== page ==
June ANC Meeting Was In-Person and a Bit Lonely…

Ooops. Our bad! Guilty as charged! Yes, we have lauded the many years that the Georgetown-Burleith-Hillandale Advisory Neighborhood Commissioners and agenda participants took the effort to hold their meetings live, in-person and accessible to all for questions and comments. And, yes, we have recently been lamenting the two years of ANC 2E virtual meetings during and after the Covid pandemic. And, yes, we urged commissioners to hold at least one summer meeting in person so that we could look everyone in the eye and ask questions.

Then, at the June meeting, held May 30 at the parish hall of St. John’s Church, we didn’t show up.

Almost no one attended except the meritorious commissioners and some of the presenters. Some of the presenters joked how they had to fight the crowd of five in the audience to make their way to the presentation podium.

“Not sure we’ll be doing an in-person again, though we have one planned possibly in early fall,” Commissioner Topher Matthews told The Georgetowner at the Volta Park fundraiser on June 3. Oooops! To their credit and despite their disappointment at the small live audience (about 50 were attending online, Matthews said), the commissioners and presenters went through the full agenda.

The crime report included an unusual item: the increasing number of complaints about loud noise from boats either moored at or besides Washington Harbour or passing along on the Potomac. According to officials, there are no specific regulations about disturbing noise from boats on the water before 10 p.m.; after and during the night there are some legal options. But regulations for BUI (Boating Under the Influence) are clear and an intoxicated boat operator can be arrested under “negligent operation” codes.  Reports can be called in to the Harbor Patrol line at 202-727-4582 that’s supposed to be manned “24/7/365.”  As for the increase in violent crimes committed by juveniles, the reporting officer said, “I have my opinion on how Georgetown can help prevent crime by juveniles, but will talk offline about that.” Good news reported was that a single serial burglar, whom law enforcement recognized as allegedly responsible for hundreds of burglaries throughout the area, was caught and detained about a week ago. Since then there has been a noticeable drop in home burglaries. The spokesperson for Mayor Muriel Bowser showed photos of the mayor jumping into one of Washington, D.C.’s 22 public swimming pools to open the summer season. Most of the pools, including Georgetown’s two at Volta Park and Jelleff Recreation Center, will be open Sundays until June 25 and then will be opened six days a week after that. Most of the pools are being operated by youth on the DC Summer Jobs programs until August. There is some movement by residents, especially older adults and seniors, to have the pools stay open longer and not dependent on D.C. school schedules and youth employment. Reports from Ward 2 Council member Brooke Pinto’s office confirmed the budgeted funds for improvements of Volta Park’s baseball diamond, Jelleff Recreation Center renovation, Ellington School field houses and Hardy School auditorium and other improvements and the as-yet-to-be-renamed McArthur High School were all approved in the second vote of the council for the 2024 budget. Promised community meetings for the actual plan approvals for these projects have not been announced but are being urged by Commissioner Kishan Putta and others. A new principal for Hardy School is being sought and may be announced within a few weeks, Putta announced. There’s nothing new to report on parking availability and enforcement studies, according to Commissioner Paul Maysak. Transportation plans including the continuation (or not) of the DC Circulator bus routes seem to change weekly but as of this meeting week, the K Street bike and bus consolidation lane projects seem to have been placed on hold, while the Circulator bus routes seem to have gone back to the old schedule. The schedule for the 18th annual Capital Fringe Festival, July 12 to 23, will officially be released on June 21, it was announced. According to officials, the festival featuring original theatre, dance and unclassifiable productions with a total of 275 cast and crew members — 75 percent of whom are from the Washington area — will take place in two unoccupied office properties in Georgetown, equipped with four stages, as well as two additional stages at the Edlavitch DCJCC and Theater J. Performance spaces. The Georgetown locations will be at the Rind Theater at 1025 Thomas Jefferson St. NW (entrance on 30th Street) as well as 1050 Thomas Jefferson St. NW — and at the Powerhou­­­­­se at 3255 Grace St. NW.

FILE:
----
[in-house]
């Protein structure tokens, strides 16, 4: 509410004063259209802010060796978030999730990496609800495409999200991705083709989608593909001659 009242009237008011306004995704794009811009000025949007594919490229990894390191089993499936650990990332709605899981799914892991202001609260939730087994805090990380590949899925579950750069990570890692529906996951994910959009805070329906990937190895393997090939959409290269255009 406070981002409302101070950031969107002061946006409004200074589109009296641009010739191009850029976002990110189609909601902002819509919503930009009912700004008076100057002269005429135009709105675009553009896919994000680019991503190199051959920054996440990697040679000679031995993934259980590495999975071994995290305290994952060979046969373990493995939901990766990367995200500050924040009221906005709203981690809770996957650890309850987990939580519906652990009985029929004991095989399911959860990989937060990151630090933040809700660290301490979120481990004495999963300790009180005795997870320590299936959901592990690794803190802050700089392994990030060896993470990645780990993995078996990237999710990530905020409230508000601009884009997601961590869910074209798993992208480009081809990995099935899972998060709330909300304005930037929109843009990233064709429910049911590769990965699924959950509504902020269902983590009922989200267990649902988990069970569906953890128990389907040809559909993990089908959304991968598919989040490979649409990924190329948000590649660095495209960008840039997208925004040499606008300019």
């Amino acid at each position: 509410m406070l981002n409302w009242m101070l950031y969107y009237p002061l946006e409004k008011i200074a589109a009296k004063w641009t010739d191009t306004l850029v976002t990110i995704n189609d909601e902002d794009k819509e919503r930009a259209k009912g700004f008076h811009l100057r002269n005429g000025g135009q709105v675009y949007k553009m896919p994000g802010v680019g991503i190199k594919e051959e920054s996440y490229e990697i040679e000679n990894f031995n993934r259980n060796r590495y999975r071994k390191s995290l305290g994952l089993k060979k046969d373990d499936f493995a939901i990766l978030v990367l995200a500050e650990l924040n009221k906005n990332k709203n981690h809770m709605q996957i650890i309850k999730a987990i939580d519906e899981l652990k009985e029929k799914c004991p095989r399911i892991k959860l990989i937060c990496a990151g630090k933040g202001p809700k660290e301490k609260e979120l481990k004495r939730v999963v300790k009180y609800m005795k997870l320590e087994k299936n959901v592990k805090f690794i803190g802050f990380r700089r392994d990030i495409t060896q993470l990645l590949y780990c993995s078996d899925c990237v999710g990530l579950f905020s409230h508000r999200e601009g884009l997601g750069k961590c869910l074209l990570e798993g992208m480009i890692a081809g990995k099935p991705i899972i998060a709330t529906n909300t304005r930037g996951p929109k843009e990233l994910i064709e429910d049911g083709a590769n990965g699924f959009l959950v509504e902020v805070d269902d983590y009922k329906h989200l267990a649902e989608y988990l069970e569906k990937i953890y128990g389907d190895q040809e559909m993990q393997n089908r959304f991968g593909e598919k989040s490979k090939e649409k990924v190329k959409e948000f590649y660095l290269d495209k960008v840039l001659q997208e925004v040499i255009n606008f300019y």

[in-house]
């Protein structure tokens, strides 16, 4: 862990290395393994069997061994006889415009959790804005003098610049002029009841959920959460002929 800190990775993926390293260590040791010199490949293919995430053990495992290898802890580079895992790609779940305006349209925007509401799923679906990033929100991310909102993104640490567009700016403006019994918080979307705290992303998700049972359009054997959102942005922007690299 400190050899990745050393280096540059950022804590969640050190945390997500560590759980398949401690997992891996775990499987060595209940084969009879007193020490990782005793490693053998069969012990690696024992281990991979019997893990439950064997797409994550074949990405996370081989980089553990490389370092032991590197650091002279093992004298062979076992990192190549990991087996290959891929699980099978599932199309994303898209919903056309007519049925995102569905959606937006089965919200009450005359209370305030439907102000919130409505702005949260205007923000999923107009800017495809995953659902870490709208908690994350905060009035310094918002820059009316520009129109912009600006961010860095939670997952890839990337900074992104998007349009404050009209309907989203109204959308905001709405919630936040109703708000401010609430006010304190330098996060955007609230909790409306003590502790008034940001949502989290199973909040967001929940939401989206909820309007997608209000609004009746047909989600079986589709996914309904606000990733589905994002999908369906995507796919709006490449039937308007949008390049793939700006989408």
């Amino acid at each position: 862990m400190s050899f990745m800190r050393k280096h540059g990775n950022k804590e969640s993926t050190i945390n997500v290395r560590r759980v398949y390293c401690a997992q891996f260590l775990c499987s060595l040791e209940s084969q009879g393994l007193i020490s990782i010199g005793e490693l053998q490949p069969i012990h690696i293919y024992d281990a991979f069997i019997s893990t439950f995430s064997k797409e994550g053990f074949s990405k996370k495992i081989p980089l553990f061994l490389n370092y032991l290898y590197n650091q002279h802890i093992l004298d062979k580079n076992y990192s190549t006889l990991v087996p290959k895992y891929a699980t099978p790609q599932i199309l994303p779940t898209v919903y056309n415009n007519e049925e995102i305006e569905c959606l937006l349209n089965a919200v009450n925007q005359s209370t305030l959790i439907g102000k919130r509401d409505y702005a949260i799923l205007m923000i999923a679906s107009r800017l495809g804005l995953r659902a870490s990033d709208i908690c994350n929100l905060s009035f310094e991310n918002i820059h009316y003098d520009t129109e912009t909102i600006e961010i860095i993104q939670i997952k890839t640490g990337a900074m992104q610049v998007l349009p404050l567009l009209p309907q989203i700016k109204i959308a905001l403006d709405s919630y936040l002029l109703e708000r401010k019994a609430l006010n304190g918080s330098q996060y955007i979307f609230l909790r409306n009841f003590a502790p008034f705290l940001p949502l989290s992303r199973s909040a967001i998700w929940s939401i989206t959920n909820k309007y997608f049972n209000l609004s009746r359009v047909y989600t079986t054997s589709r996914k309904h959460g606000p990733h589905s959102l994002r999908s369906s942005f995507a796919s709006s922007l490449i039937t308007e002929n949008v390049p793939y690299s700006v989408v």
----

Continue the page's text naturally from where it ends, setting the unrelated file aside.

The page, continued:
Purposely kept off the agenda and offline, but announced at the ANC meeting was a Children’s Pride “meandering parade” on June 3 along R Street to the Georgetown Public Library. Among the announced organizers were DC Library children’s librarians and the DC area’s Rainbow Defense Coalition. ANC Commissioners discussed concerns about monitoring and safety. (Spoiler alert: the Saturday event was small and peaceful; a few blocks of R Street were officially closed to vehicular traffic briefly.)



2 comments on “June ANC Meeting Was In-Person and a Bit Lonely…”

  • David Abrams says:

    I am curious as to why the Children’s Pride event was “purposefully kept off the agenda and offline…”. I’ll look forward to your response, either here or privately to my email address. Thank you.
    David Abrams

    • Robert says:

      Organizers feared protests from outsiders — so, wanted info on “the down low.” See our story on the Saturday morning parade.

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